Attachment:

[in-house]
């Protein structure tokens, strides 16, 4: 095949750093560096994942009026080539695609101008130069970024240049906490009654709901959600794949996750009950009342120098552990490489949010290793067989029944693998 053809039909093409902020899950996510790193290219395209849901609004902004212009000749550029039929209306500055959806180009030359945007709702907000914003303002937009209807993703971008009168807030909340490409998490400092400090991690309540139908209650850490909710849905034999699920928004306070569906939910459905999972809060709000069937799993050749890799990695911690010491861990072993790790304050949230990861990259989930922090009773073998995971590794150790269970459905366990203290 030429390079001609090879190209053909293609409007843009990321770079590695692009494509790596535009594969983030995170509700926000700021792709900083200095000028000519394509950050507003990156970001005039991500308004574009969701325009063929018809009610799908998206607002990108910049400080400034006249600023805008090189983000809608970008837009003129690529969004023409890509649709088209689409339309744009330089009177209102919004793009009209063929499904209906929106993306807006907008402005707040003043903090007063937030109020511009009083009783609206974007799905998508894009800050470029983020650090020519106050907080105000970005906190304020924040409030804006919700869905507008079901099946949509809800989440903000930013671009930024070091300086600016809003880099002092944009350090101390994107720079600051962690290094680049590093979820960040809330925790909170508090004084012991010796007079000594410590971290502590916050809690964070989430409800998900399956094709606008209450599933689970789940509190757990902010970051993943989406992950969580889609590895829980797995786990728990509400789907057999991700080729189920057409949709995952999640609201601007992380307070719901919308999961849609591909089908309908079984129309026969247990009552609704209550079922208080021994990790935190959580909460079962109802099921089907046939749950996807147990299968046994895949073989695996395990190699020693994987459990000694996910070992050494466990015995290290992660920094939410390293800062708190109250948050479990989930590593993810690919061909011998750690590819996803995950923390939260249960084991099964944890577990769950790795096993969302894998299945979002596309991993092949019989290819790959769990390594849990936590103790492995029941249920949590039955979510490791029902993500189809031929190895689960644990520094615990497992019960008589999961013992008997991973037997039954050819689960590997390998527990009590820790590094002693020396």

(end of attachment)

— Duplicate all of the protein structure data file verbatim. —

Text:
[in-house]
């Protein structure tokens, strides 16, 4: 095949750093560096994942009026080539695609101008130069970024240049906490009654709901959600794949996750009950009342120098552990490489949010290793067989029944693998 053809039909093409902020899950996510790193290219395209849901609004902004212009000749550029039929209306500055959806180009030359945007709702907000914003303002937009209807993703971008009168807030909340490409998490400092400090991690309540139908209650850490909710849905034999699920928004306070569906939910459905999972809060709000069937799993050749890799990695911690010491861990072993790790304050949230990861990259989930922090009773073998995971590794150790269970459905366990203290 030429390079001609090879190209053909293609409007843009990321770079590695692009494509790596535009594969983030995170509700926000700021792709900083200095000028000519394509950050507003990156970001005039991500308004574009969701325009063929018809009610799908998206607002990108910049400080400034006249600023805008090189983000809608970008837009003129690529969004023409890509649709088209689409339309744009330089009177209102919004793009009209063929499904209906929106993306807006907008402005707040003043903090007063937030109020511009009083009783609206974007799905998508894009800050470029983020650090020519106050907080105000970005906190304020924040409030804006919700869905507008079901099946949509809800989440903000930013671009930024070091300086600016809003880099002092944009350090101390994107720079600051962690290094680049590093979820960040809330925790909170508090004084012991010796007079000594410590971290502590916050809690964070989430409800998900399956094709606008209450599933689970789940509190757990902010970051993943989406992950969580889609590895829980797995786990728990509400789907057999991700080729189920057409949709995952999640609201601007992380307070719901919308999961849609591909089908309908079984129309026969247990009552609704209550079922208080021994990790935190959580909460079962109802099921089907046939749950996807147990299968046994895949073989695996395990190699020693994987459990000694996910070992050494466990015995290290992660920094939410390293800062708190109250948050479990989930590593993810690919061909011998750690590819996803995950923390939260249960084991099964944890577990769950790795096993969302894998299945979002596309991993092949019989290819790959769990390594849990936590103790492995029941249920949590039955979510490791029902993500189809031929190895689960644990520094615990497992019960008589999961013992008997991973037997039954050819689960590997390998527990009590820790590094002693020396």